More subtly, Barnett says “only mandate the interface”, i.e. set the rules for economic interaction, but don’t try and determine how those externally visible standards are met (especially in a political context).  But many environmental concerns are part of the interface.  We share the oceans and the atmosphere with China.  Oceanic acidification, sea level changes, and greenhouse gas emissions are being exported by all industrialized nations, to everyone else (free of charge).  We have to start treating these imports and exports as an integral part of global trade.

Barnett is also more of a Cornucopian than I am.  There are no coming resource wars he says.  We must develop consumer demand in a new global middle class, a billion people strong, he says.  They will eat meat, and drink milk; they will drive cars, he says.  I’m not so sure.  We need to raise their standards of living, but we need to do it in a different way.  The next billion cannot industrialize the same way we have.  I think this is possible, but not a foregone conclusion.  Call me a Frugal Cornucopian.  The earthlings can all have enough.  Plenty, even.  But not if there are 12 billion of us humans, and not if our wealth is equated with the rate at which we take pristene natural resources, and turns them into landfill.  Doing this right, by which I mean avoiding those non-existent resource wars, and successfully hedging against the price volatility that will result (is resulting?) from our occasionally bumping up against supply constraints, will take heroic efforts.  Heroic efforts worth making.  Heroic efforts I intend to be part of.  But I do not think our success is assured.  There just aren’t that many factors of two left in the material world.

He lays out a path from poor country to cheap country: basic security, connectivity, and foreign direct investment.  It’s less clear what the path is from cheap country to rich country.  At least, less clear to me, because I don’t believe consumer debt and western style material consumption are scalable.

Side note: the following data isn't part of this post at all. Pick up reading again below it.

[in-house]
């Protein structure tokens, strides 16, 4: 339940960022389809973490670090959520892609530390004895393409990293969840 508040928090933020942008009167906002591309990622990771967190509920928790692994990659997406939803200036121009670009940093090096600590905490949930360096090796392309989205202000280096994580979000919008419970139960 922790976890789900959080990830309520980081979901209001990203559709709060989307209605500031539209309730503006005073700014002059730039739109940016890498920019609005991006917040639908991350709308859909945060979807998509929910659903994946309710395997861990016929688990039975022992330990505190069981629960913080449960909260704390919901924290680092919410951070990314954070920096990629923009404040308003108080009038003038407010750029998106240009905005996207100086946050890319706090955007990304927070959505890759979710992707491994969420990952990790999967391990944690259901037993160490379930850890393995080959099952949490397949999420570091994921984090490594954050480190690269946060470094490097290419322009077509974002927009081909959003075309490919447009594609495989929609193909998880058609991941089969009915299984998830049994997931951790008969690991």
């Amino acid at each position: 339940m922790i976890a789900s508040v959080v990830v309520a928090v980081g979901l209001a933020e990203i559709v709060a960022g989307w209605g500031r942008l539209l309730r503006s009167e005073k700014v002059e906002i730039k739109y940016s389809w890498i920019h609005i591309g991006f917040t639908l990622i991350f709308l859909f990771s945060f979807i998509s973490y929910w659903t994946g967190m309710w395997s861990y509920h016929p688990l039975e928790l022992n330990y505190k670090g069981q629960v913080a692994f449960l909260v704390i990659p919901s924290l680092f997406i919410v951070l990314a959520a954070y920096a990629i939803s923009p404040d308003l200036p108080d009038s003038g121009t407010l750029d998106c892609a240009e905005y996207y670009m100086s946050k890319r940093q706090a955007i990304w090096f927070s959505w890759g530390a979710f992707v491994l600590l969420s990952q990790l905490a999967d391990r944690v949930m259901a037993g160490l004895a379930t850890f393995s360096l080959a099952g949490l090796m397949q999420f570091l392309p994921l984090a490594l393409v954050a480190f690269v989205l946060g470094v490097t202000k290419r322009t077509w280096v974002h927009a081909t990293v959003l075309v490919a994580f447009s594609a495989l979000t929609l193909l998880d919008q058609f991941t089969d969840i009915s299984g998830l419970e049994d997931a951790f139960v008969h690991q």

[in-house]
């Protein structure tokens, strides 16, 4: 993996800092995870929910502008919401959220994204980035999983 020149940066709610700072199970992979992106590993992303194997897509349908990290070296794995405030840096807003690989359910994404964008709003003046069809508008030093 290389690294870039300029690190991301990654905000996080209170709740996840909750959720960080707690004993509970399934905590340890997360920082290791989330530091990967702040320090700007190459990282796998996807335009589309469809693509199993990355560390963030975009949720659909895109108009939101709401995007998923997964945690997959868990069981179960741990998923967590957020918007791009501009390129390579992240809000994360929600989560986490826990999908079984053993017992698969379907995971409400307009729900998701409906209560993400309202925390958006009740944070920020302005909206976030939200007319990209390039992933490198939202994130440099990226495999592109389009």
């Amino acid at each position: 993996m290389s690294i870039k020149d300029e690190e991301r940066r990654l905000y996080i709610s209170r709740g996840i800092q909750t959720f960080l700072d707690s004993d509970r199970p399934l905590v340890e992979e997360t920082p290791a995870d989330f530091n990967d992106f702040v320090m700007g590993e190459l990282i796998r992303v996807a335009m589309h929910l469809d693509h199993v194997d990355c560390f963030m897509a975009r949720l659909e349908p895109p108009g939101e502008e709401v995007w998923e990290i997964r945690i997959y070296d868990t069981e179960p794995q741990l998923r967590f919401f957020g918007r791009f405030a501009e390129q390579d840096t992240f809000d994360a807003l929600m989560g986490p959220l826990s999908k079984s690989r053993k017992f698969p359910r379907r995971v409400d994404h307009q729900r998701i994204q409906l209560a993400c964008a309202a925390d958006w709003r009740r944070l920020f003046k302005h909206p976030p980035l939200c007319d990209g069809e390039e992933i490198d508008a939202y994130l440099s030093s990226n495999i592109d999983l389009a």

He also seems to believe Milton Friedman‘s old maxim that economic freedom (i.e. capitalism) is ultimately inextricably linked to political freedom (i.e. democracy), which necessarily suggests that China’s current arrangement is not a steady state.  I’m not entirely convinced that authoratarian capitalism can’t be stable in the long run – as stable as democratic capitalism anyway (which certainly seems to be a bit wobbly on occasion… and could certainly be more democratic!).  If authoritarian capitalism can be stable, then China’s pre-emptive nationbuilding in Africa might easily be interpreted as ideologically expansionist.  We’ll give you economic connectivity.  We’ll help you build out your infrastructure.  We don’t care what your government looks like.  Economies expand, standards of living rise, and the powerful stay in power.  But maybe it’s not going to be that way (even if it’s theoretically possible).  It certainly does seem hopeful that the likely next cadre of Chinese leaders largely took their advanced degrees overseas.  Who knows what the world will look like when post-Boomers are in charge here, post-Cultural Revolutionaries are running China, post-Soviets rule Russia, and post-Colonialists populate sub-Saharan Africa.  Different anyway, that’s for sure.

Looking forward to reading Great Powers some time next year.  Maybe more than anything else right now, we need vigorous competition in the market for visions of our future.  I’m sure Barnett will have interesting things to contribute.

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Zane Selvans

A former space explorer, now marooned on a beautiful, dying world.